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This is a very old entry — images are small, formatting is off.

 

If the Mountain won’t Come to Muhammad then it Must go to the Mount Sinai Logo

Reviewed Dec. 17, 2012 by Armin

Industry / Health Tags /

Mount Sinai Logo, Before and After

Established in 1852, the Mount Sinai Hospital is one of the most well-known hospitals in the United States, ranking continually as one of the top in U.S. News & World Report and countless other lists. Also one of the largest teaching hospitals, Mount Sinai saw nearly 60,000 inpatients and approximately 560,000 outpatient visits last year. Together with the Icahn School of Medicine at Mount Sinai, established in 1968 and one of the leading medical schools in the country, they form the Mount Sinai Medical Center. Last week, the Center introduced a new identity with a logo designed by Siegel+Gale and its implementation by Infinia Group.

Update May 8, 2013: This post has been updated with application images provided by Infinia Group.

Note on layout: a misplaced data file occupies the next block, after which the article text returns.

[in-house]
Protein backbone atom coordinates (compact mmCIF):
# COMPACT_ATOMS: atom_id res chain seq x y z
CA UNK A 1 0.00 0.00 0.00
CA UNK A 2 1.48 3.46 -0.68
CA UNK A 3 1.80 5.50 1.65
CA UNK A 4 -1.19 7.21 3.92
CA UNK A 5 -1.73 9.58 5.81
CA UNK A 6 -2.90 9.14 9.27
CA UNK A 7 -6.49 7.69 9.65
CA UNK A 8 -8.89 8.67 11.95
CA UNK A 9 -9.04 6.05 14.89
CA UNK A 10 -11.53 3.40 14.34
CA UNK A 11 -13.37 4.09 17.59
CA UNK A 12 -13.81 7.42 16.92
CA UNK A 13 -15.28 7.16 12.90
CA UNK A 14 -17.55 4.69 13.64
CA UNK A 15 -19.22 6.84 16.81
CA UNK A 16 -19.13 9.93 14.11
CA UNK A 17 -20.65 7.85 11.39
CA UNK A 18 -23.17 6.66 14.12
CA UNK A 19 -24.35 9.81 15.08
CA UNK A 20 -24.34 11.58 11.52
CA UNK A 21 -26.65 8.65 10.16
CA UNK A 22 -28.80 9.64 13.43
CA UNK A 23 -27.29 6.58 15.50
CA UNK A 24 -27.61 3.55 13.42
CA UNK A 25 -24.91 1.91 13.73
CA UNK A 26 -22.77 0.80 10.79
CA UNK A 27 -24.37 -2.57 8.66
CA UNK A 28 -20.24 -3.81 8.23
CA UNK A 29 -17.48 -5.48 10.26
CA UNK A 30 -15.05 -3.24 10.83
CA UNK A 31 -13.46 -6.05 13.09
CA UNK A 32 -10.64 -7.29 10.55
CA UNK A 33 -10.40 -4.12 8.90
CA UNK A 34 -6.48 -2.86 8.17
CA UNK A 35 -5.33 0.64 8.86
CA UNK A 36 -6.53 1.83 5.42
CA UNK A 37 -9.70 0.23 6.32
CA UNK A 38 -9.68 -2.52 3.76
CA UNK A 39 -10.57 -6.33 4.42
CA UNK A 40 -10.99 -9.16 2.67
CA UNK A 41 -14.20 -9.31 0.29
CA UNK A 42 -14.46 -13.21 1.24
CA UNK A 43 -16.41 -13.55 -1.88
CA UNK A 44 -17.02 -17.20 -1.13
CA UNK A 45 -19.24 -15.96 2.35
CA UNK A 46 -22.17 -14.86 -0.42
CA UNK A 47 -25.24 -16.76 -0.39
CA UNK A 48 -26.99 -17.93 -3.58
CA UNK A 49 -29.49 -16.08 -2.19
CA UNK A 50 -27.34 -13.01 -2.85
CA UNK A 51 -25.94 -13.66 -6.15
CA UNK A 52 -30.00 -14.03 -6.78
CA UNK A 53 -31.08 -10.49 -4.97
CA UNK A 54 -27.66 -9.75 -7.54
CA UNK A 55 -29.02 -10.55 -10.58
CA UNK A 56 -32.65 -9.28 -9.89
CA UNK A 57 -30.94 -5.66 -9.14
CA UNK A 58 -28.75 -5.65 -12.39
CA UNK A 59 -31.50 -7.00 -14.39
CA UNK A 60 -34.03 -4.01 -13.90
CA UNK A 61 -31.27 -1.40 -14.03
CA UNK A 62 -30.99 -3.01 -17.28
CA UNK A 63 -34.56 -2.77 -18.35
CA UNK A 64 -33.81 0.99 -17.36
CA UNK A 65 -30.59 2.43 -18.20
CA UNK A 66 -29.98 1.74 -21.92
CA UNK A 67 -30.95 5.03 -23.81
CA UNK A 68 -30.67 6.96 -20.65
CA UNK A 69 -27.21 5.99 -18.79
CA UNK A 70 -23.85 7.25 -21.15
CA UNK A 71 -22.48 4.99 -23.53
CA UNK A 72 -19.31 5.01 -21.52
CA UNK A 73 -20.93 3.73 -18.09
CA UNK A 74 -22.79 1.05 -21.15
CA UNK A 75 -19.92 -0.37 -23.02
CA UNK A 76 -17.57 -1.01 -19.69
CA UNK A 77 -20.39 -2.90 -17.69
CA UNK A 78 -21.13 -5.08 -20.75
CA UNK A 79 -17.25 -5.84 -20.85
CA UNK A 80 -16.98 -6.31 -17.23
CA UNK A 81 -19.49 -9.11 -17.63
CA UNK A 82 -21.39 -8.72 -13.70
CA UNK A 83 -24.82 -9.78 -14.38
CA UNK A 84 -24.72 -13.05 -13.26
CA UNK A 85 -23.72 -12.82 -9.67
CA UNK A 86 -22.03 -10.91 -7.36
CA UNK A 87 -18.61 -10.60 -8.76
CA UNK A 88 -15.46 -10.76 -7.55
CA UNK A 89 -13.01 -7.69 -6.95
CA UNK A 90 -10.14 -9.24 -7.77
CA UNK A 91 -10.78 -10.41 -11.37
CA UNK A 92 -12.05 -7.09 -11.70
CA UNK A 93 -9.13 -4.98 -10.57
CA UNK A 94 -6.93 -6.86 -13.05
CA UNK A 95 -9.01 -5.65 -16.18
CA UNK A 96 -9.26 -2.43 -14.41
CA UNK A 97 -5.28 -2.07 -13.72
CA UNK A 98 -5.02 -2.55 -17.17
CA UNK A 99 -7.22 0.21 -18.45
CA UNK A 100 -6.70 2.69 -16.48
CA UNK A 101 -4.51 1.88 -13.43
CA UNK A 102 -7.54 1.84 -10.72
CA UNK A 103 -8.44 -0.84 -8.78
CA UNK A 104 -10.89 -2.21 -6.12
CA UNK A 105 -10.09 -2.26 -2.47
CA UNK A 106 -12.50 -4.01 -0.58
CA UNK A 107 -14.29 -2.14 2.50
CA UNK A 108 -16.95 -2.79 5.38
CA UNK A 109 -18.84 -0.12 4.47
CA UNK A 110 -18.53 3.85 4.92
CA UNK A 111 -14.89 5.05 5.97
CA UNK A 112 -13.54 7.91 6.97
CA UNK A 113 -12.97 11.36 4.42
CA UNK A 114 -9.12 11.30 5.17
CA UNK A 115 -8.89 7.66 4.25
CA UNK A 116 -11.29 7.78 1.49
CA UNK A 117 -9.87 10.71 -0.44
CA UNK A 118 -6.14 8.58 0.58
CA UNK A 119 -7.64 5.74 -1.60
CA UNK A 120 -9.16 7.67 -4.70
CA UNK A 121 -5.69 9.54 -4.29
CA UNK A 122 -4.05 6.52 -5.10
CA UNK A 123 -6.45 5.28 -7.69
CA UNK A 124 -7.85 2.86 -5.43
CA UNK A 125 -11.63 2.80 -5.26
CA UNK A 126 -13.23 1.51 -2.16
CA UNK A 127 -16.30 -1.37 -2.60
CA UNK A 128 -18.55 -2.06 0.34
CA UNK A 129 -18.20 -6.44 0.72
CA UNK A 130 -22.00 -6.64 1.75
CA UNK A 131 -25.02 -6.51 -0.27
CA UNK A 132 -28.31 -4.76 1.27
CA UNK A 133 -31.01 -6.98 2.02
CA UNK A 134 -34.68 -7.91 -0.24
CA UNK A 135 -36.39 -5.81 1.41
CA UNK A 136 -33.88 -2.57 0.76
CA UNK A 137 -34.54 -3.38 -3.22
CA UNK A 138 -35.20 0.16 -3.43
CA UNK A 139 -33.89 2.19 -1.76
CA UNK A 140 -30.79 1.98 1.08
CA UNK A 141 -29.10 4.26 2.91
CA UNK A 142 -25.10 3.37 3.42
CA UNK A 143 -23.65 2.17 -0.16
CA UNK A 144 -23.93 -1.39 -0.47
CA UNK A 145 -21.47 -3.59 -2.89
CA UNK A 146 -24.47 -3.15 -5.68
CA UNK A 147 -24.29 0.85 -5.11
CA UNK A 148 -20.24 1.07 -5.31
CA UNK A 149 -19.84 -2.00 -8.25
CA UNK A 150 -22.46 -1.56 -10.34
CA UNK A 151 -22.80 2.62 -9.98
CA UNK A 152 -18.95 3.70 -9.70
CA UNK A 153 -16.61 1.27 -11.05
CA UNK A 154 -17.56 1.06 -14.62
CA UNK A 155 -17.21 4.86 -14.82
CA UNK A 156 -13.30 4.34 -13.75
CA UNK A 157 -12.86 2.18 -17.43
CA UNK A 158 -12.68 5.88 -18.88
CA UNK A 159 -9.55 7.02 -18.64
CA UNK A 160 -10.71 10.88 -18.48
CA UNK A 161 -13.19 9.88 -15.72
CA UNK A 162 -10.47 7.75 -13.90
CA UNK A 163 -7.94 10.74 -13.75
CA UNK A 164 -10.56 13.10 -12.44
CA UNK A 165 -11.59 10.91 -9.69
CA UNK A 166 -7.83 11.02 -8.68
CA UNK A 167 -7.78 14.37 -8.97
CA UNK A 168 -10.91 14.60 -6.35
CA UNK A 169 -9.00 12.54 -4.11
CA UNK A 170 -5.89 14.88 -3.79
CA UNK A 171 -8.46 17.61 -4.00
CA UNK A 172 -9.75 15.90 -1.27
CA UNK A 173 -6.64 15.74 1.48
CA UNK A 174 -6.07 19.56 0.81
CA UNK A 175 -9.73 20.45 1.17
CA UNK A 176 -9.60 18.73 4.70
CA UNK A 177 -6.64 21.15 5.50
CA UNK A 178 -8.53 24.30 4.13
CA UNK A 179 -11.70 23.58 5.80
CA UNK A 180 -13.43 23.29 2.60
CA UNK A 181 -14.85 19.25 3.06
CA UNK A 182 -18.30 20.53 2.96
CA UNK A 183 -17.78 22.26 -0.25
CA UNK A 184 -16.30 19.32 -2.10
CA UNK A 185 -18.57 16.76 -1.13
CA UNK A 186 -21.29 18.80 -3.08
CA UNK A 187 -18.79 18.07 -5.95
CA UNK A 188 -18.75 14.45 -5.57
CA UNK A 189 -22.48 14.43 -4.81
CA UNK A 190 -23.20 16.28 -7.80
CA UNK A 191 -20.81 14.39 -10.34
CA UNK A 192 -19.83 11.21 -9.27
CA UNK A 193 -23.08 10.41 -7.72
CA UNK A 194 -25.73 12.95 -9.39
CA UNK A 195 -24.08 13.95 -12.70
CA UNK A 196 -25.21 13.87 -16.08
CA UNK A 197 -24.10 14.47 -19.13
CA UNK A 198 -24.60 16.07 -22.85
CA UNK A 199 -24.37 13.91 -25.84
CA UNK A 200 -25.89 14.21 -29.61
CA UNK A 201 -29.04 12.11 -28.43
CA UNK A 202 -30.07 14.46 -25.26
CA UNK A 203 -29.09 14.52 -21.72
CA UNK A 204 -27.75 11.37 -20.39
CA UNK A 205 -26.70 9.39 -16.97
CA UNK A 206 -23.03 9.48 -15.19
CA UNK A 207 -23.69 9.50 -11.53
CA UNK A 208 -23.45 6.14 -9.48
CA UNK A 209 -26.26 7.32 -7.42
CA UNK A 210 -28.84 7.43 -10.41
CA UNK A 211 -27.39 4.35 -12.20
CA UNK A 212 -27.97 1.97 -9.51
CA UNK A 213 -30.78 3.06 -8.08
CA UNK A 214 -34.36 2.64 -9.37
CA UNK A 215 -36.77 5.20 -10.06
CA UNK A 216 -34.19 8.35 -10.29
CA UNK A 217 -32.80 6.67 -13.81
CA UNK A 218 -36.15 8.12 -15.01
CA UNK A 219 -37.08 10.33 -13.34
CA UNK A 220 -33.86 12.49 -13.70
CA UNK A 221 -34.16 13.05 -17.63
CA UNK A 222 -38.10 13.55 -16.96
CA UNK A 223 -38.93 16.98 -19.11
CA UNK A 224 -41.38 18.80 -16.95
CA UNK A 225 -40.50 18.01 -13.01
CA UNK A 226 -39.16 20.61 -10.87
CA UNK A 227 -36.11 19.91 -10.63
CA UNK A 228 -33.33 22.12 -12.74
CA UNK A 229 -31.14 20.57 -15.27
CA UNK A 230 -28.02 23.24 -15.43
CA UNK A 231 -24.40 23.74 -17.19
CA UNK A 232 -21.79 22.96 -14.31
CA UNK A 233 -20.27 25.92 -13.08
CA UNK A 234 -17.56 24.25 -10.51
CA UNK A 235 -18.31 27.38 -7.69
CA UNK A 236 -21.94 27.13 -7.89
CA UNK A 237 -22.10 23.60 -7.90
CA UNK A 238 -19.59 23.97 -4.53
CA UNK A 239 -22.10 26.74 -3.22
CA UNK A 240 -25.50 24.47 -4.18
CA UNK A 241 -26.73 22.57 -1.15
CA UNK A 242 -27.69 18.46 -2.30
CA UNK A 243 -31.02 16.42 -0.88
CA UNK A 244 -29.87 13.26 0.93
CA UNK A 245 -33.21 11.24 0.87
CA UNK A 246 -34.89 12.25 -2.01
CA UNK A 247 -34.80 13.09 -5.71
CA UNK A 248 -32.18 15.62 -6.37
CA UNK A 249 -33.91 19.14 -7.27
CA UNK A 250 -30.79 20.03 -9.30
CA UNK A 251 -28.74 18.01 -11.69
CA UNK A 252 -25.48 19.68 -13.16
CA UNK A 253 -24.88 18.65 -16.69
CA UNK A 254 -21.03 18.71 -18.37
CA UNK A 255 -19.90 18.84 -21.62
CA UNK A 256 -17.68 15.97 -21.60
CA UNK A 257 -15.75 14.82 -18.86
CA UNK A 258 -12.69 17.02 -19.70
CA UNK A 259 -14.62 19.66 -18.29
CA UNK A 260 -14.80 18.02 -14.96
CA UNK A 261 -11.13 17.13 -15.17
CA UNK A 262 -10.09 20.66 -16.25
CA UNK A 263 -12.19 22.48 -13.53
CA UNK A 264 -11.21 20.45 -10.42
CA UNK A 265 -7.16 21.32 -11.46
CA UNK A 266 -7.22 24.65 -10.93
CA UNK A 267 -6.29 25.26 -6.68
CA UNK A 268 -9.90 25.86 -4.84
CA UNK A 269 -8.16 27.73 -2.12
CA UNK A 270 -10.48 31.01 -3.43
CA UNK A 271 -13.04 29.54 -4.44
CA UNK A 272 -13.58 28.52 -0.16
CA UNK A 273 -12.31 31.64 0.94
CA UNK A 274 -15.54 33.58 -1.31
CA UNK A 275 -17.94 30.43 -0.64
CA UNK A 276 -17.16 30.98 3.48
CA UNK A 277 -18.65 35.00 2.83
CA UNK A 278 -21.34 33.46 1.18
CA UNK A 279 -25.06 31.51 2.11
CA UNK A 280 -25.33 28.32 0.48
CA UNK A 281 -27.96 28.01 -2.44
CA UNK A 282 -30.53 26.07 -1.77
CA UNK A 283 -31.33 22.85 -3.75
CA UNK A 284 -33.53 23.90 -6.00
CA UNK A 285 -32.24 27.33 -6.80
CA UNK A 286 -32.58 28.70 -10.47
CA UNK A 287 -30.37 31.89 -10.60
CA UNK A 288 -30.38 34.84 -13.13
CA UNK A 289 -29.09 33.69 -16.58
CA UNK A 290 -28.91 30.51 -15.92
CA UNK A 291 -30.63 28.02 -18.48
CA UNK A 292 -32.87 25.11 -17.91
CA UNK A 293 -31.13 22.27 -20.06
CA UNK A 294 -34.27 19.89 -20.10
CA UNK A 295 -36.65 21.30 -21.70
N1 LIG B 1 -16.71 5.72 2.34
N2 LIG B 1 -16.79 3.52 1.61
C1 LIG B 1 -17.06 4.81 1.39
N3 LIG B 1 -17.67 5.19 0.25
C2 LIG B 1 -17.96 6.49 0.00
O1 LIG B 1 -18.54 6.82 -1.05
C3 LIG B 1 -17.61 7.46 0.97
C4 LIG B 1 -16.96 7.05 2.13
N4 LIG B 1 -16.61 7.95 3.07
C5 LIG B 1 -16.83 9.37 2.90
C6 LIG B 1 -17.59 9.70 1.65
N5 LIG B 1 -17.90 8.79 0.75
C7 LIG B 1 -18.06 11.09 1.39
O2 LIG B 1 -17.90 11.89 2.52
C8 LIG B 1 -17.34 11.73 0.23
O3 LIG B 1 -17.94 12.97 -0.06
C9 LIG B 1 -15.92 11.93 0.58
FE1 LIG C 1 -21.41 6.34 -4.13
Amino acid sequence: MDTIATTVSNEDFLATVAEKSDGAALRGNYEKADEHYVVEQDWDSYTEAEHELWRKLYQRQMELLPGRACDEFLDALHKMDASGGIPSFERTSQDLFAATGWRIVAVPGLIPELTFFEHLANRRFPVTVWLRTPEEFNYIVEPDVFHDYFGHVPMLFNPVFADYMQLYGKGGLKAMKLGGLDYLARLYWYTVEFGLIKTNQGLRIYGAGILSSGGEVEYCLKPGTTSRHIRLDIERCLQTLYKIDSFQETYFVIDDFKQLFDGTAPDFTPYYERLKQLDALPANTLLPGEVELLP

Mount Sinai Logo

“The new logo is derived from the historic Mount Sinai Mountain range and the intersection lines represent the connection between physicians, scientists, clinical staff, patients and students and the members of the Mount Sinai community,” said Kenneth L. Davis, MD, President and CEO of The Mount Sinai Medical Center. Intersecting lines in vibrant colors of cyan and deep magenta overlap to create the color violet. This combination of colors serves as a metaphor for multiple parts of Mount Sinai that work together to create something new.
Press Release

Mount Sinai Logo

Mount Sinai Logo

Mount Sinai Logo

Mount Sinai Logo

Mount Sinai Logo

Mount Sinai Logo

Mount Sinai Logo

Mount Sinai Logo

Mount Sinai Logo

The previous logo was very competent with white sans serif type on a blue square. Nothing fancy. At all. The new logo attempts to create more of a connection not just between name and logo but between logo and audience by introducing something more memorable and recognizable. The icon is obviously a rendition of its namesake mountain in Egypt but it also makes a subtle and asymmetric “M” through the overlaid stripes — bonus points for choosing cyan and magenta, making it an extremely easy logo to reproduce in print. It’s a simple icon that will have way more public retention than the Morgan Stanley-ish version it replaces. And lo and behold the new wordmark is NOT set in sans serif but a pretty, old school serif. Overall, a great redesign with a more human touch.

Thanks to Ryan Paul for the tip.

 

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